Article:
SA11: The Ritual Issue

I am a soldier against chaos, but not by choice. Intellectually, I love the idea of entropy - all the energies of the world flying off in whatever direction strikes their fancy. My heart, however, is devoted to order. This is a friction I find myself treasuring in recent years. To add to the rub, I have spent a lot of quiet moments wondering about aspects of order and the, sometimes chaotic, ways in which they manifest in the lives of artistic individuals and culture in general. And in this, our eleventh issue of Sound American, I am using this line of inquiry to structure a set of conversations with, and writings by, a loose amalgam of thinkers and doers on the subject of order and one specific way in which it can manifest: the ritual.


The content of this issue is roughly broken out into two forms of ritual in which music or art can be engaged.


The first involves actions inherent in spiritual community or growth. As one would expect, I found the words ritual or rites used most commonly in the language of the church, synagogue, mosque, etc. Within this form there tends to be two broad ways in which music is used. The first is music created specifically for specialized ritual actions of religion, i.e. High Mass in the Catholic faith. The second is essentially a reverse of the first, meaning the music that was originally created for religious traditions being used as a central theme for secular variation, i.e. the use of Gregorian chant melodic material in certain variants of heavy metal.


The second form is the cultural or personal ritual. These modes can be more subtle and, in a way, more interesting to me as a musician. They are less rigidly articulated, and indicative of a societal moment in time. Some exist on a large scale, like the ritual of sport, and vary from culture to culture, while others may exist only with one person at a specific time, like the exercise plans or practice regimens. The different relationships to rites, repetition and, ultimately, order in these circumstances are the crux of my own line of questioning and therefore make up the bulk of this issue.


This less-than-chaotic approach to the topic is not reflected in the following issue, however, much to my great delight. Instead, as an editor, I put the above stated taxonomy of ritual forms into an ill-defined heap in the middle of my brain and allowed ideas to leach in out of the ether, as close as I can get to a kind of entropy. Finding people involved in the act of making music for religious ritual was central, of course, but there are contributors that work squarely in the worlds of cultural ritual as well. And, perhaps the most interesting are those whose work just has a feeling of ritual to it. The combination of these multiple viewpoints start to give a vague feeling of what ritual means to those who make: repetition, space, atmosphere, empathy.


The issue is broken out by format. Four interviews are featured in the initial release, including a delightfully sprawling conversation with saxophonist, composer, activist, and historian Matana Roberts on the tradition of storytelling, oral history, and the music of community action. Catherine Christer Hennix talks about her work that combines advanced mathematics with the musical forms found in Sufi Islamic tradition, and how she concentrates on the impact the sound can have on the experiencer. At opposite ends of the spectrum, Brian McWhorter and Cantor Josh Breitzer talk about their experiences with music as a tool in bringing communities together: McWhorter in his composition for a 10k road race and Breitzer within the complex and powerful tradition of nus’cha’ot in Judaism.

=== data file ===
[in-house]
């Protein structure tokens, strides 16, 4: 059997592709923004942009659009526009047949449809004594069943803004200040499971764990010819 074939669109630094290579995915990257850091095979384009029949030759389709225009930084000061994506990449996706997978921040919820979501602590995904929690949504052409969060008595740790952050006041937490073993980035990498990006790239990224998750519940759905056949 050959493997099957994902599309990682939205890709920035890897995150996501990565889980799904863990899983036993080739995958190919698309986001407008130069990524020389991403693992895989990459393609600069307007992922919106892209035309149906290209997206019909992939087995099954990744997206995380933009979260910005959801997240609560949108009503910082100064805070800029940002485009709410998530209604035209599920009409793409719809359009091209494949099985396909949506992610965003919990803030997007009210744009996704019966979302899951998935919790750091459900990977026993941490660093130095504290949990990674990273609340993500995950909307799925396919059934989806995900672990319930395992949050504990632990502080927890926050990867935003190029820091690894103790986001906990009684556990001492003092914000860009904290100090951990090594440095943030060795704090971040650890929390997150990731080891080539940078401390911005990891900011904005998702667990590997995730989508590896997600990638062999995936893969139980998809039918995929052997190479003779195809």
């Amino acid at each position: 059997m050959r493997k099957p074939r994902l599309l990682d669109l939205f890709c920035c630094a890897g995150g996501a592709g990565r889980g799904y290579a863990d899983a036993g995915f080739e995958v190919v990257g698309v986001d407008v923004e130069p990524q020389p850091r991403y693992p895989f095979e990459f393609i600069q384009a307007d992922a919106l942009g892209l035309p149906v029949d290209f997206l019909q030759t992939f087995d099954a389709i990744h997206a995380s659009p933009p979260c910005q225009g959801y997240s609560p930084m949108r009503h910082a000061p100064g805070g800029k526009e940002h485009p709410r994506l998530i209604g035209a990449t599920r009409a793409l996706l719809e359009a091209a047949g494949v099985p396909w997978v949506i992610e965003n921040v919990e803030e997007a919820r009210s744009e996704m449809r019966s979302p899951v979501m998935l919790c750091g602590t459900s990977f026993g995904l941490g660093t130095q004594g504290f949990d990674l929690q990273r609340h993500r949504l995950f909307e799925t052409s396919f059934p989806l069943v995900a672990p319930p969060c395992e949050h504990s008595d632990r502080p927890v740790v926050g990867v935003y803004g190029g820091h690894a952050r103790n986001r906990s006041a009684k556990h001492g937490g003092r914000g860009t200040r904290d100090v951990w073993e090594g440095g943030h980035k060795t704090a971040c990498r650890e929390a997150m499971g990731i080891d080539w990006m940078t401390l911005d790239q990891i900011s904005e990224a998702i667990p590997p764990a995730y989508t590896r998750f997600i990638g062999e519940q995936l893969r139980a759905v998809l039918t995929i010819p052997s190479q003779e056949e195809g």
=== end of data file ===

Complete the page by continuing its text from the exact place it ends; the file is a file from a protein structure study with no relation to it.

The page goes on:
Sound American is proud to have new guest contributors for this issue as well. Scholar, choreographer, and performance artist Biba Bell uses the idea of ritual the starting point for an essay on space in modern performance. Burning Ambulance’s Phil Freeman gives an overview of ritual performance practice in some of the darker forms of metal music. And, in an epic display of grit and determination, trombonist and composer Chris McIntyre presents an aural exploration of ritualism in the Soho scene of the 1960s and 70s featuring interviews with Rhys Chatham, Charlemagne Palestine, Pauline Oliveros, Phill Niblock, and Jon Gibson!


Finally, the line of questioning moves to, what could be referred to as, the micro-level. In a continuing effort to breathe new life into the old format of the questionnaire, Sound American asks artists four questions about what their personal and artistic relationship is to the idea of ritual in practice.


In the coming months, SA will add new pages of content, as we did in the Christian Wolff issue, and go in-depth with Princeton musicologist Noriko Manabe on the use of music in the recent Japanese anti-nuclear protests, Fr. Jan Michael Joncas on the composition of new music for the Catholic liturgy, and Ryan Sawyer on the role of the DJ in the late night habits of New Yorkers.


It is my sincere hope that we can all gather enlightenment from this joyously chaotic set of thoughts about how we view ritual and what part it plays in our lives as musicians and music lovers. Is it merely repetition? Is it creating a space? Is it something larger than us, or is it an expression of our smallest quirks? Is it dangerous or a place of comfort? Questioning ritual in our lives and in the music we experience is a convoluted process, but one that can take us into a wonderfully messy spiral of thought about ourselves, art, and culture.